Check out HOME OF THE WIND, the forthcoming documentary about Moonsorrow's first 20 years of history, based on this biography. Crowdfunding campaign starting in May!

13 December 2010

Chapter 9.3

Chapter 9.2 - Index

The affected bands initially tried to ignore it, but then the media started to make it big, and some days later they realized they had to do something to defend themselves, so on April 12th a video was uploaded to Youtube showing Ville and Hari Joensen, of Týr, saying they had nothing to do with that ideology they were accused to belong to, and that runes had existed for hundreds of years. Also, Moonsorrow posted a statement on their website saying basically the same thing, and also explaining that the lyrics of “Luopion veri” come from an ancient Finnish legend that’s told to small children and the S has that shape to match the rest of the letters of the logo, and they did not intend to change it. (Both the video and text statements can be seen HERE.) Some people in the forum said they were following their game and the best

Kivenkantaja UK
to do was to ignore those accusations; Marko answered: “It's not that simple to just ingore them. Since they obviously have power to cancel the shows in Germany (Impaled Nazarene's tour in 2006, they cancelled about 7 or 8 shows in Germany!), we really cannot risk anything in Germany (a country where our main markets are business-wise) nor anywhere else. Of course we in the band think also that this whole thing is ridiculous and we don't want to think about it too much”. Henri spoke in a more general sense: “Trust me, it´s not business of money which keeps us defending ourselves here, as I got that impression of Marko´s text. Simple as it is- we just want no-one to harass our band- activities on absolutely non-factual accusations. Even though we have different political views within our band, we have never been taking any stance into any direction whatsoever as a collective group”. I don’t know if they had more similar problems besides the BIFFF accusations, but I think in the end they didn’t have to cancel anything. Some months later, Mitja told his thoughts: “That false propaganda was all over the press in Germany. And just one guy behind it all. […] The scale of it was surprising. Some words can mean so different things in different countries. If you use the word “national romanticism” in Finland, everybody links it to the arts and to a specific era when Finnish artists started to seek the aesthetic values of Finnish nature, language, etc. as a source to their art. If you say the same words to a German, he will most definitely link it to Hitler and far-right nationalism!”.

In September, the then recently created British subsidiary of Spinefarm, simply called Spinefarm UK, re-released Kivenkantaja, on 22nd to be precise. Besides the original album,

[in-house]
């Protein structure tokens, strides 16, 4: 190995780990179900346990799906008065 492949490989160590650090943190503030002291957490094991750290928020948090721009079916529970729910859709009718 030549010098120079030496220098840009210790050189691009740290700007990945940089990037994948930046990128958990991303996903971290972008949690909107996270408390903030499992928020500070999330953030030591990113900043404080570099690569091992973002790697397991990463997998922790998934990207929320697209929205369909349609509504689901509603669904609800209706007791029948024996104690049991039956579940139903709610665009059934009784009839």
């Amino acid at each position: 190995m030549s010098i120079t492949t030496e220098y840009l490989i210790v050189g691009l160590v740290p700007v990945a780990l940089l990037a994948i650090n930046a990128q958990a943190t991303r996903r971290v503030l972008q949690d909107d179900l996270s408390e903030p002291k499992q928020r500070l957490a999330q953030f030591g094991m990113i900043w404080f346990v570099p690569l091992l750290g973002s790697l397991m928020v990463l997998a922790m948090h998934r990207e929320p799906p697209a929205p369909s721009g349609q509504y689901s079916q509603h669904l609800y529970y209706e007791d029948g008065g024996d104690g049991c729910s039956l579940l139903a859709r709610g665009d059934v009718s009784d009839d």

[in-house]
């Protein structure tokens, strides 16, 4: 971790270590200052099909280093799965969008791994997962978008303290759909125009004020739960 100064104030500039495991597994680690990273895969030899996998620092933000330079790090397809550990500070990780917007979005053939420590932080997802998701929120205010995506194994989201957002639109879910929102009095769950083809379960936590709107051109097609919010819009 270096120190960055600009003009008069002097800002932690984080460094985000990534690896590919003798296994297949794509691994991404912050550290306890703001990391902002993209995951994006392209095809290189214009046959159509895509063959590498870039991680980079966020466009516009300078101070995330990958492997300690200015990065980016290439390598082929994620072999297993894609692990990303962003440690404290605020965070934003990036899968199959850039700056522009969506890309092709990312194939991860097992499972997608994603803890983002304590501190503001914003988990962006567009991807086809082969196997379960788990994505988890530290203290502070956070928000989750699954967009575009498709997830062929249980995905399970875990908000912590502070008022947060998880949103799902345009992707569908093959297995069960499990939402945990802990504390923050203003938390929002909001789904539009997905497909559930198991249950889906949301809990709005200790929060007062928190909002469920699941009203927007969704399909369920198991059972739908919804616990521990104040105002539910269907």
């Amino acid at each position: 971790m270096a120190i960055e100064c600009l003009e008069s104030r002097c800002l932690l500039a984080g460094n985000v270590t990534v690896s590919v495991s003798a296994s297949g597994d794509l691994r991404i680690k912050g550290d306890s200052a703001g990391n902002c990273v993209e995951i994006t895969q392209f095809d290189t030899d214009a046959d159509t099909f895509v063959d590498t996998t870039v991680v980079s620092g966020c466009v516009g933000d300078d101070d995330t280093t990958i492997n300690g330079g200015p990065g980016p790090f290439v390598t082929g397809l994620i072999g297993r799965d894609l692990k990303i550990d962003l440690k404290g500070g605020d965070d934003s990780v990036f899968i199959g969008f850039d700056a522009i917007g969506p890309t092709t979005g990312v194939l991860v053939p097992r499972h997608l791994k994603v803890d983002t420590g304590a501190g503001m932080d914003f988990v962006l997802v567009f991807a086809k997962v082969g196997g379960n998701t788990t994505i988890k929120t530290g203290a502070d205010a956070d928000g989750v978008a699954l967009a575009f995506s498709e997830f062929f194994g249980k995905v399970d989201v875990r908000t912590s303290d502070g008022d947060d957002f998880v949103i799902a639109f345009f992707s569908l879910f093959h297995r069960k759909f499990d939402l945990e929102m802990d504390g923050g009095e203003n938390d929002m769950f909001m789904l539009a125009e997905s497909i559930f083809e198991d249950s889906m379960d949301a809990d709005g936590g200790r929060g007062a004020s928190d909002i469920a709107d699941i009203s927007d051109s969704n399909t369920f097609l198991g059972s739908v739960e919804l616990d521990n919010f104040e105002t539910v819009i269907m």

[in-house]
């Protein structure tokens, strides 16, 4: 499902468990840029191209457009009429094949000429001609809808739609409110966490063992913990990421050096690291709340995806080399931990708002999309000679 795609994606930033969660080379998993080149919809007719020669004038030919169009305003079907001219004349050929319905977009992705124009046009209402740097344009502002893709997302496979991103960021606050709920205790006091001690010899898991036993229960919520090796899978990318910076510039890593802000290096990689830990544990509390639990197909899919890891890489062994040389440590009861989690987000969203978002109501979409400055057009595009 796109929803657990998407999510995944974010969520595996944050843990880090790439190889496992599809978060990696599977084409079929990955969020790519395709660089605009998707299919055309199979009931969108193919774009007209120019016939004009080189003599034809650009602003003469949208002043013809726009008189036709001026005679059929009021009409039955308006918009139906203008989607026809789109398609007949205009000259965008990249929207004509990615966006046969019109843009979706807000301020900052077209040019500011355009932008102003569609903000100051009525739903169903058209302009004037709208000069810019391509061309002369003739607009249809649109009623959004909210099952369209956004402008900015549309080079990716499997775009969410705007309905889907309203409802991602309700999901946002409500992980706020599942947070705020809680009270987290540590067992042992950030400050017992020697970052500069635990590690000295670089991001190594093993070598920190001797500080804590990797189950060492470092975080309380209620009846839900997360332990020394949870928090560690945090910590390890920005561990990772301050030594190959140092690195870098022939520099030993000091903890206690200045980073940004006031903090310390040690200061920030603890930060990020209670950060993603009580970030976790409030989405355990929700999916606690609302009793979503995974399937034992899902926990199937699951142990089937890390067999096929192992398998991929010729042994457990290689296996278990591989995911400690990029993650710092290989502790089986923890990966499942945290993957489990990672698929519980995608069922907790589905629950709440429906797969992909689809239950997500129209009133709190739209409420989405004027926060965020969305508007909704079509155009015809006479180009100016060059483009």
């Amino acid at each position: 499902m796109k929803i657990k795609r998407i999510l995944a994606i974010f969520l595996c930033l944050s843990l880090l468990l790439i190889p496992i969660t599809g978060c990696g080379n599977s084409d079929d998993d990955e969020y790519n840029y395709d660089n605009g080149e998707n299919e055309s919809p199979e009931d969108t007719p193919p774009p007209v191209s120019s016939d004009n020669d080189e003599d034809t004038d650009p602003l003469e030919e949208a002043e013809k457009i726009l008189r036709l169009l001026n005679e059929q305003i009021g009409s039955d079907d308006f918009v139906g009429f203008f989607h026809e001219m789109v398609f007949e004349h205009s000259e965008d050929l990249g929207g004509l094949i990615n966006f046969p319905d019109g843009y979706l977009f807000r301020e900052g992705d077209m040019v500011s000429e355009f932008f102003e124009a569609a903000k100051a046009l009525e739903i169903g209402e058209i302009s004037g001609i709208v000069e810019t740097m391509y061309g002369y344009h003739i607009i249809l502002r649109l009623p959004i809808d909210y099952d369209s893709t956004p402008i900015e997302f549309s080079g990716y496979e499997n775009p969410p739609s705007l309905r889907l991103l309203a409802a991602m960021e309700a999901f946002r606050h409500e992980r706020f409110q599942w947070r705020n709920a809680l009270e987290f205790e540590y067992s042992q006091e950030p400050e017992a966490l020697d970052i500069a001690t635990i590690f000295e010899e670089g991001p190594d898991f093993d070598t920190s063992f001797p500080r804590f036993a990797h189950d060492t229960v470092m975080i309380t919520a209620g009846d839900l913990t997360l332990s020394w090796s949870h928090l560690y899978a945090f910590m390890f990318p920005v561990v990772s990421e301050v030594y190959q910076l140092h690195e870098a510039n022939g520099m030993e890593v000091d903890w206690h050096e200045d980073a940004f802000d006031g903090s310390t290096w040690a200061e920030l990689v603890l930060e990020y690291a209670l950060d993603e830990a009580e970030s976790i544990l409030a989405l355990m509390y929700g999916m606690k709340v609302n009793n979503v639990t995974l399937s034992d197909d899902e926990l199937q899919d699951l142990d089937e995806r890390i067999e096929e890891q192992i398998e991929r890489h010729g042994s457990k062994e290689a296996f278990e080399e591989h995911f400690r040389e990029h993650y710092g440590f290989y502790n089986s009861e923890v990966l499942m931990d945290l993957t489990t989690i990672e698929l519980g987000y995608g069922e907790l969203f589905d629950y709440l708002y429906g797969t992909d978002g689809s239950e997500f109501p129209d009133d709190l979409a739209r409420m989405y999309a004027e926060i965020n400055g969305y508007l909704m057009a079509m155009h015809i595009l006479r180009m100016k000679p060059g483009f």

Mexico posters
this edition has a slightly different cover, the picture being the same but adding the logo on top, a bit distorted (that’s what the label happily called “extended artwork”); a booklet with more pages, including some photos, a few words by Ville and a couple of articles by the owner of the label; and finally, the most juicy feature is a bonus CD called Thunder in London with three songs recorded live in the label’s presentation concert in London the 8th of April of the same year, where they shared stage with Kiuas and Children Of Bodom. One of the articles of that label guy says the rest of the concert will be released at some point in the future, but Marko was clear on that: “No it won't. There were too many tech problems during the first half of that gig so only 3 last songs were good enough quality for the release”. Later, the rest of the albums were re-released too, one by one, without any extras.

The rest of the year they basically toured. In autumn they went to North America again, visiting Mexico for the first time. When I read they were going to León, my

Montréal (left) - Helsinki (right)
heart turned over, until I saw it was the Mexican León. On November 21st, in Montreal, they played with fire-eaters (or whatever they’re called) on stage during the first and last song. As they hadn’t rehearsed (“what could happen anyway, it's just fire you know”, said an ironical Ville), the girls danced for longer than the band expected, so they ended up playing an instrumental version. On December 31st they finished the year with a gig in the club Nosturi, in their hometown Helsinki, sharing stage with Korpiklaani and Kiuas and including, for the first time, pyrotechnical machines. There are very nice photographies of both concerts in

To be continued... some day!

(live in London 2008 - official recording)

Chapter 9.2 - Index

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